Other age classes of European Herring Gull were also around, both at the head and in the harbour. The most puzzling age class for me was first-summer to second-winter, i.e. juvenile-like birds in primary moult (hence at least one year old). As I’m these days much more familiar with taimyrensis gull than with any of the other big ones, I was left scratching my head for a bit over these birds as this plumage stage is effectively skipped by taimyrensis (which resembles more a third-winter big gull by its second-winter). With so many adults present in the harbour, there were also plenty of opportunities for some nice portrait shots.

Other gulls snapped off on Tuesday and Wednesday included both Black-legged Kittiwake Rissa tridactyla and Common Gull Larus canus, though the latter were always a bit distant.

I did get a few other things from Flamborough Head, including two very distant Manx Shearwaters Puffinus puffinus and at least five Arctic Skuas Stercorarius parasiticus. As all of these were at range, and the prospects of anything new showing up Thursday virtually nil, I decided to head up to Scarborough to try for the resident Mediterranean Gulls Ichthyaetus melanocephalus at Holbeck Car Park. There were no gulls in or around the car park when I arrived, but it was easy to pick out one or two adults sitting on the rocks below the car park, so down I went to try and entice them in with a cheese sandwich! This now very familiar and much touted ploy worked a treat, as all you have to do is attract the attention of just a single passing gull and all the others come streaming in. The Mediterranean Gulls are well used to this now, and the second bird in was a moulting adult (quickly followed by at least five more individuals).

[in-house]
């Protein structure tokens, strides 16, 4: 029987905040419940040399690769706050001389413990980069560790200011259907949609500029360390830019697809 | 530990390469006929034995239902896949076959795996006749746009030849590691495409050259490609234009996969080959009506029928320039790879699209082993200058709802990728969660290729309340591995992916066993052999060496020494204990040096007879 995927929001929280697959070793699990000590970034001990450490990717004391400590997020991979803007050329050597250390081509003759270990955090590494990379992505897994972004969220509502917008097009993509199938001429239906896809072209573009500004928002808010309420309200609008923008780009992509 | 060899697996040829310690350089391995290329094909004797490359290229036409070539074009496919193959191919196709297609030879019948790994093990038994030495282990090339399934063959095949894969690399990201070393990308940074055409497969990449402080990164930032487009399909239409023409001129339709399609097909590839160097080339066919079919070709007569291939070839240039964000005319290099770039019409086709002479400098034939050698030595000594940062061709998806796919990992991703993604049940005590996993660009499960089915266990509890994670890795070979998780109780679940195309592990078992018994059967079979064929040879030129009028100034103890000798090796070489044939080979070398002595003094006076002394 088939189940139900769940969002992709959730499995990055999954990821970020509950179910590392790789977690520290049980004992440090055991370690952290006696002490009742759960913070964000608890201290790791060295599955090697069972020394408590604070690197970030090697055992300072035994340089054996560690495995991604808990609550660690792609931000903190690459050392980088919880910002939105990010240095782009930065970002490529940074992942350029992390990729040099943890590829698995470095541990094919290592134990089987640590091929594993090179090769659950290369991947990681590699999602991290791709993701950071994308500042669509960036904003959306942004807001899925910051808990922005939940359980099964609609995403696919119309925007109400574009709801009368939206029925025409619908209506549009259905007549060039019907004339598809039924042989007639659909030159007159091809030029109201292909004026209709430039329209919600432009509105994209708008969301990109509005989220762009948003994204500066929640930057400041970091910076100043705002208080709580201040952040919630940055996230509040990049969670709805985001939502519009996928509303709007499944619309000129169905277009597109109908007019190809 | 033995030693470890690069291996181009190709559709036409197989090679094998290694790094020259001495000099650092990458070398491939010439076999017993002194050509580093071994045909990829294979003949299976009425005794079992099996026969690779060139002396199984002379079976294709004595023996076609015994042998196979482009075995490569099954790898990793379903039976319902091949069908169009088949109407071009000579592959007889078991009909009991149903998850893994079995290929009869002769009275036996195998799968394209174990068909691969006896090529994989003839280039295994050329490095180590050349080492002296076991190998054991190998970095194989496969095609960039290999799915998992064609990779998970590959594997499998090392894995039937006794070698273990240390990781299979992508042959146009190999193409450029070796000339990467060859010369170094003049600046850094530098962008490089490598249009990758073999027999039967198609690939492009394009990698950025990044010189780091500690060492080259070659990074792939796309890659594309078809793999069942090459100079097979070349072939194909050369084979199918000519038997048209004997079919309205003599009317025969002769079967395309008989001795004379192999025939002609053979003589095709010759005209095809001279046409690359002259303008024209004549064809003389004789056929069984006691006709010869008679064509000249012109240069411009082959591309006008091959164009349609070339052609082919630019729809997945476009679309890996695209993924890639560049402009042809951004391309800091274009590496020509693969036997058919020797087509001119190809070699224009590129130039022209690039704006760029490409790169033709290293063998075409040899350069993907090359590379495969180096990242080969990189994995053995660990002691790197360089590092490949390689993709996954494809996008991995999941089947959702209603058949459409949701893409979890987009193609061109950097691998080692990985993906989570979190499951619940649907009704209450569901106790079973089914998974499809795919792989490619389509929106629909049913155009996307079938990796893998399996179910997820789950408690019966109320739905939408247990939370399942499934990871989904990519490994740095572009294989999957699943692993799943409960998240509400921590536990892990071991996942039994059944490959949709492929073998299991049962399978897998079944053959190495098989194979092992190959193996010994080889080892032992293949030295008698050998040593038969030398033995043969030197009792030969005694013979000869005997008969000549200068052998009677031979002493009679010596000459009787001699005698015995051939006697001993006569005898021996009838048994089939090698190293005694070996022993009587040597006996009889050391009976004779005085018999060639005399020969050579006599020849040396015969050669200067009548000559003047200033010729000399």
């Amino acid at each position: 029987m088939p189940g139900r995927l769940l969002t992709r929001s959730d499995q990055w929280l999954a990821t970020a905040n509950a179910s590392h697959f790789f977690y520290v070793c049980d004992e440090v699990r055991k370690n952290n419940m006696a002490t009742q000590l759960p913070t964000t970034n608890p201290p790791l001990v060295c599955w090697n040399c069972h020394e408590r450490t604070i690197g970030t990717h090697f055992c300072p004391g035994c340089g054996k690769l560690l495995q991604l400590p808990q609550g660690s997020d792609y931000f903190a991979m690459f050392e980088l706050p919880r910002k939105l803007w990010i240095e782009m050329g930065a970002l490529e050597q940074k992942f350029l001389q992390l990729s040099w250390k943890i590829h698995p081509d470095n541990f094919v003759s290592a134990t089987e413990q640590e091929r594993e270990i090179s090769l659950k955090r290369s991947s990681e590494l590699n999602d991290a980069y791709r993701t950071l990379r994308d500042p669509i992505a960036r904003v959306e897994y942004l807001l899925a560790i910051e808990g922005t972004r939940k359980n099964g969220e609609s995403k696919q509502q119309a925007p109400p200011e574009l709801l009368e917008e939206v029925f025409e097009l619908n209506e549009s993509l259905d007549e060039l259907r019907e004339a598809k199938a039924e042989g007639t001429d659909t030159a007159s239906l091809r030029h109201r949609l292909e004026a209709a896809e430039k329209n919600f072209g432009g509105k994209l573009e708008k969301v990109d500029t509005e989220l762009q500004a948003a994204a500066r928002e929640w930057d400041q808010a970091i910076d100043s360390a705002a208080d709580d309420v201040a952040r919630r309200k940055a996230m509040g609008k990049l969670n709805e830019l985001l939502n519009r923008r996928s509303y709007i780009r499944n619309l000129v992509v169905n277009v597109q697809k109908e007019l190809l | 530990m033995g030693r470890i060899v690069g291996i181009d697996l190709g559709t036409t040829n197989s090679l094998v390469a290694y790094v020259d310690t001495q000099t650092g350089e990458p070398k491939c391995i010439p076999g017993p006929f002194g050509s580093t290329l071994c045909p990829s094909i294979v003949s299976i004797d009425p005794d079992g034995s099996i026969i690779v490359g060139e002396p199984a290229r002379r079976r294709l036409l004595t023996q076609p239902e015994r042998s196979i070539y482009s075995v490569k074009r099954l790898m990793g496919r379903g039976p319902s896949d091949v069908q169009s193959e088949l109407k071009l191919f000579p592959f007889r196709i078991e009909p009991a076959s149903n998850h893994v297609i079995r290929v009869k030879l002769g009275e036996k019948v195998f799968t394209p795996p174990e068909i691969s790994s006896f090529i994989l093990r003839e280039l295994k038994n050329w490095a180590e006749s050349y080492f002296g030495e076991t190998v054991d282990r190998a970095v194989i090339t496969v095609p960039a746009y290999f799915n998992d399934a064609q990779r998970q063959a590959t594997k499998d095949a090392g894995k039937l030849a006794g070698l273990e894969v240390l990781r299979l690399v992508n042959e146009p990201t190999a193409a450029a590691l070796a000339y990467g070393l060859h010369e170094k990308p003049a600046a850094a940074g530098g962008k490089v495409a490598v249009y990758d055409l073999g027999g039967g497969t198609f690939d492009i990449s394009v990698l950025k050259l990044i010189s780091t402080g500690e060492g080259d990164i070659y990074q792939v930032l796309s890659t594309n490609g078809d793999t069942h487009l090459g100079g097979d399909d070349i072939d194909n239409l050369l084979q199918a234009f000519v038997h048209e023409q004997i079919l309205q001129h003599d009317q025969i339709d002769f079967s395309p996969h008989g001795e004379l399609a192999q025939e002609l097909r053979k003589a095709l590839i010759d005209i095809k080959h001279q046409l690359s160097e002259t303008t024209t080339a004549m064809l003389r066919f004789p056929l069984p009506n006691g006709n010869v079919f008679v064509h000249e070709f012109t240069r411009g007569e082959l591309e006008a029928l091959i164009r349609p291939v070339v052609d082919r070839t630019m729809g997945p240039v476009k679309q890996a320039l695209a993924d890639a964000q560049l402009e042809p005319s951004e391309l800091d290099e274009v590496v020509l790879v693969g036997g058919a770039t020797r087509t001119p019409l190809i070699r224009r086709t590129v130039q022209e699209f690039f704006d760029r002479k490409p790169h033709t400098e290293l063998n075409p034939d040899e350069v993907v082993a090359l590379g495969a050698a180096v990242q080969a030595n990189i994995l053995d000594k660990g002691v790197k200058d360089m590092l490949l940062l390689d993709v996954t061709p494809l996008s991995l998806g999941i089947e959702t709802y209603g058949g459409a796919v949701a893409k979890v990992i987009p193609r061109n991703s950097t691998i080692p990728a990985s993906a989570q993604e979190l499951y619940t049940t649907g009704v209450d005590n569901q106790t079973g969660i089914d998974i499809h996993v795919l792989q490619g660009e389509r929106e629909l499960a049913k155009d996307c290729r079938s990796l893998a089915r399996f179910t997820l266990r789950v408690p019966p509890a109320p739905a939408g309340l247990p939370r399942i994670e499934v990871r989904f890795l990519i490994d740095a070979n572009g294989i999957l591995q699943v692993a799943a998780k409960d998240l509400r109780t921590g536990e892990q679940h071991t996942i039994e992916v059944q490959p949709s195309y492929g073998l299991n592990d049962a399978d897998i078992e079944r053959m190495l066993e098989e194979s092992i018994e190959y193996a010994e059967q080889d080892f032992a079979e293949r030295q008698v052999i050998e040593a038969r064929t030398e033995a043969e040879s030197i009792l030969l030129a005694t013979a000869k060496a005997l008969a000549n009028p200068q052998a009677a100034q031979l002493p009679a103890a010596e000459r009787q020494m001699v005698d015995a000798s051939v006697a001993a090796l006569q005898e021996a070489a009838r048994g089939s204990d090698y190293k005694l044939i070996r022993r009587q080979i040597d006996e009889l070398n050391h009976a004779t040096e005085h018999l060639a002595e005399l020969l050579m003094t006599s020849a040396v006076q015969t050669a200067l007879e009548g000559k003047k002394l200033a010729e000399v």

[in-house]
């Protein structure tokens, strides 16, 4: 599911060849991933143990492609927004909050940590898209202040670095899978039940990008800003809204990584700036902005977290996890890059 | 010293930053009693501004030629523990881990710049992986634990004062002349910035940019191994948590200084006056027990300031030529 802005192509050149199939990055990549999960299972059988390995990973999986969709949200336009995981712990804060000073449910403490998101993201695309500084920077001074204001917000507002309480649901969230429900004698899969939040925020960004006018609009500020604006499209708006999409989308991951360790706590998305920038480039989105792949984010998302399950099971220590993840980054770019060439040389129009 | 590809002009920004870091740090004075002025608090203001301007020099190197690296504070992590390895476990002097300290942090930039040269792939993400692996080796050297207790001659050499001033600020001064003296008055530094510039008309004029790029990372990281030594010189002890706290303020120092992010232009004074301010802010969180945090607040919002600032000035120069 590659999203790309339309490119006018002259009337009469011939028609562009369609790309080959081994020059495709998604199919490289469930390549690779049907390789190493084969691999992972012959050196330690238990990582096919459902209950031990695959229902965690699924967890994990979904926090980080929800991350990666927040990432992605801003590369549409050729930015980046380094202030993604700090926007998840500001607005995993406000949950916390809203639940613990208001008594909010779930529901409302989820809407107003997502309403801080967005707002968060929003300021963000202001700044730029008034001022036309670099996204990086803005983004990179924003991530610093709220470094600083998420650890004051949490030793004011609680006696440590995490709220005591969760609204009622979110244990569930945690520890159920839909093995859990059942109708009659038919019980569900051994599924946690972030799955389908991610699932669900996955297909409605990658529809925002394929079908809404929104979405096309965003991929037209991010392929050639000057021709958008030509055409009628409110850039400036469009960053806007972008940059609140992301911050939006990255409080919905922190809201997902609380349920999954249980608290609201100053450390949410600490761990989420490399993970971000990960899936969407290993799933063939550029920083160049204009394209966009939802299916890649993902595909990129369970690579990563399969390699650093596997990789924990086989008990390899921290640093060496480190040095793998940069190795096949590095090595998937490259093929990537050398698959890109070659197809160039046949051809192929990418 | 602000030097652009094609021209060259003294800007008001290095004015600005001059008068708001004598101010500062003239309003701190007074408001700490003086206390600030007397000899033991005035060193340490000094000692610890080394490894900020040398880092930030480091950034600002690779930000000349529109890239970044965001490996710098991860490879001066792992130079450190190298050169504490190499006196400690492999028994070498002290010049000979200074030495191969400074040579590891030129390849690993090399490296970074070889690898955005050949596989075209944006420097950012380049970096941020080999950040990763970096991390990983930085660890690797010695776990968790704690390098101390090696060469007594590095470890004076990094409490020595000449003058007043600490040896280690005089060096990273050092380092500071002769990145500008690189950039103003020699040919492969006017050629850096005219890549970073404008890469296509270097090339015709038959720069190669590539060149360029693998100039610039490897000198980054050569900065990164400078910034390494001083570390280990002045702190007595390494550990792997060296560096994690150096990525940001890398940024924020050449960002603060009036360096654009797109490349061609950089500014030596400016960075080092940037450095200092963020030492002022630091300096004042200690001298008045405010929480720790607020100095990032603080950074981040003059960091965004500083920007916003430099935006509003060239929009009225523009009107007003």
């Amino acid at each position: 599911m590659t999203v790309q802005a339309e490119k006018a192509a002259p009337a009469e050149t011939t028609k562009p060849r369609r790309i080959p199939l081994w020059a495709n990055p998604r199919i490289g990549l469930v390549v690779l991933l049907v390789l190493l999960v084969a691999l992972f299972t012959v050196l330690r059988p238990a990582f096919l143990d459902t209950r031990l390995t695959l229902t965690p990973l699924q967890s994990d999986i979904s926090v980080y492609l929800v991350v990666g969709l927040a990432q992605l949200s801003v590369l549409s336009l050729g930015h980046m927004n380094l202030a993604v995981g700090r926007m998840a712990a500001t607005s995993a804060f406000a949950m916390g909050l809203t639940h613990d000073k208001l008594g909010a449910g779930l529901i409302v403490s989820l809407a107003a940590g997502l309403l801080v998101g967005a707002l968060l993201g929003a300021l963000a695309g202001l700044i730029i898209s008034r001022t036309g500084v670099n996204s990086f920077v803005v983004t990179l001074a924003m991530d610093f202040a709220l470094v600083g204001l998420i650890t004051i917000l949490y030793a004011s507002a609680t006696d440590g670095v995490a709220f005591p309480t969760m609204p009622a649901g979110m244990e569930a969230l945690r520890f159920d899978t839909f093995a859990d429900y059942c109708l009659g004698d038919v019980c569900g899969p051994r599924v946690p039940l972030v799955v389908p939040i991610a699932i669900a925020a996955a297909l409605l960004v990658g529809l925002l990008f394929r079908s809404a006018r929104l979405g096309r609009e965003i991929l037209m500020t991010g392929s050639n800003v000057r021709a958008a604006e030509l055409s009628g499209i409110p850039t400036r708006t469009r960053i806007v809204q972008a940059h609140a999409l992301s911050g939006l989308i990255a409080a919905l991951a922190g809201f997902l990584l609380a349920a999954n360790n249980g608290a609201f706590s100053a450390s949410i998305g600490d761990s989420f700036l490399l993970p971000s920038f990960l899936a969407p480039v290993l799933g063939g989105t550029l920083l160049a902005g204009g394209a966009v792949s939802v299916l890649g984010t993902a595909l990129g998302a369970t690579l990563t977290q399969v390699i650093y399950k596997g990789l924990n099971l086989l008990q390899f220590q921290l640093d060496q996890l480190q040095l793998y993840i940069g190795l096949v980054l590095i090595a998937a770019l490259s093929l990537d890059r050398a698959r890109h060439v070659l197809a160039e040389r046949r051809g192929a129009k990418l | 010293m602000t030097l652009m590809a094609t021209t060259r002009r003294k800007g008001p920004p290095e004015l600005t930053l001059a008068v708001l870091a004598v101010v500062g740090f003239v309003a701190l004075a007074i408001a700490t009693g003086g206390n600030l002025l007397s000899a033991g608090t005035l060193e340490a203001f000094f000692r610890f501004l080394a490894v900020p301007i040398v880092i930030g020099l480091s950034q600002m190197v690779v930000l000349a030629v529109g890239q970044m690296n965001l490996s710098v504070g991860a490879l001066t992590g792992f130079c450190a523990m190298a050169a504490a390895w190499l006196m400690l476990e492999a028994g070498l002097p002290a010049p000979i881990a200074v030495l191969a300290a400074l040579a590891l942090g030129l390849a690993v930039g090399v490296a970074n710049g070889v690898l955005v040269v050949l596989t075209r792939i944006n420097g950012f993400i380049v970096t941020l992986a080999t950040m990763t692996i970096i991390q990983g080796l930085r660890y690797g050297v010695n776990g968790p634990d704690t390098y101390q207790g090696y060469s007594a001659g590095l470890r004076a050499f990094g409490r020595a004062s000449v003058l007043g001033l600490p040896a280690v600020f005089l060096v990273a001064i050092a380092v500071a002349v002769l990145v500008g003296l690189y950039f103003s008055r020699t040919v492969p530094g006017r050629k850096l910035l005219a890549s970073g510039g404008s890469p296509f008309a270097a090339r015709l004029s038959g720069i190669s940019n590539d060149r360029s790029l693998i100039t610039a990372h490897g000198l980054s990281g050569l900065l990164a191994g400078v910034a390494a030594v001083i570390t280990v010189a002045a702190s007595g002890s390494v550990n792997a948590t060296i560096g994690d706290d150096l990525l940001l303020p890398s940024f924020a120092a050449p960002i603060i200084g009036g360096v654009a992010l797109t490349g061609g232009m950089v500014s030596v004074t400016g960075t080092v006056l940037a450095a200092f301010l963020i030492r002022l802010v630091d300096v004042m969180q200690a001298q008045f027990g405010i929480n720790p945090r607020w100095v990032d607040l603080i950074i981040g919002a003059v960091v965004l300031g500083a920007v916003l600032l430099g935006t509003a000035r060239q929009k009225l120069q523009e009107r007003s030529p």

One of the birds was a younger individual, most likely an advanced-looking first-summer to second-winter, as it had large amounts of black still in its bill and legs, together with some evident in P8-9 (I assume P10 to not have started growing yet on this bird).

These birds really did make short work of the sandwich I had prepared for them, so much so that in the end to get them in again I also had to give them mine, leaving me hungry but happy as I had photos on my camera for a very pleasant change.

Once the sandwiches were done, that was it and the birds returned to the rocks. Some of them proved more approachable out on the rocks and the stroll out to get better shots of them also allowed me to add Sandwich Tern Thalasseus sandvicensis to my photographed list for this trip.

At least three individual Mediterranean Gulls were ringed, normally something I shun as I feel all that bling ruins the aesthetic of the photograph. However, I don’t believe that Mediterranean Gulls are ringed locally at Scarborough, and are only done so much further afield (i.e. in Eastern Europe). The ringed individuals were 3LAN, PNN5, and the unfortunately-numbered H1N4.

After playing with these for a while I decided it was time to head for home. My final jaunt away from ‘home’ had in the end proven been a very worthwhile one, even if I had nothing especially rare on my camera, and this trip out to the Yorkshire coast by far the most enjoyable excursion I had made I the UK all summer! Above photos taken at Flamborough, Bridlington, and Scarborough, East and North Yorkshire 22-24/8/17.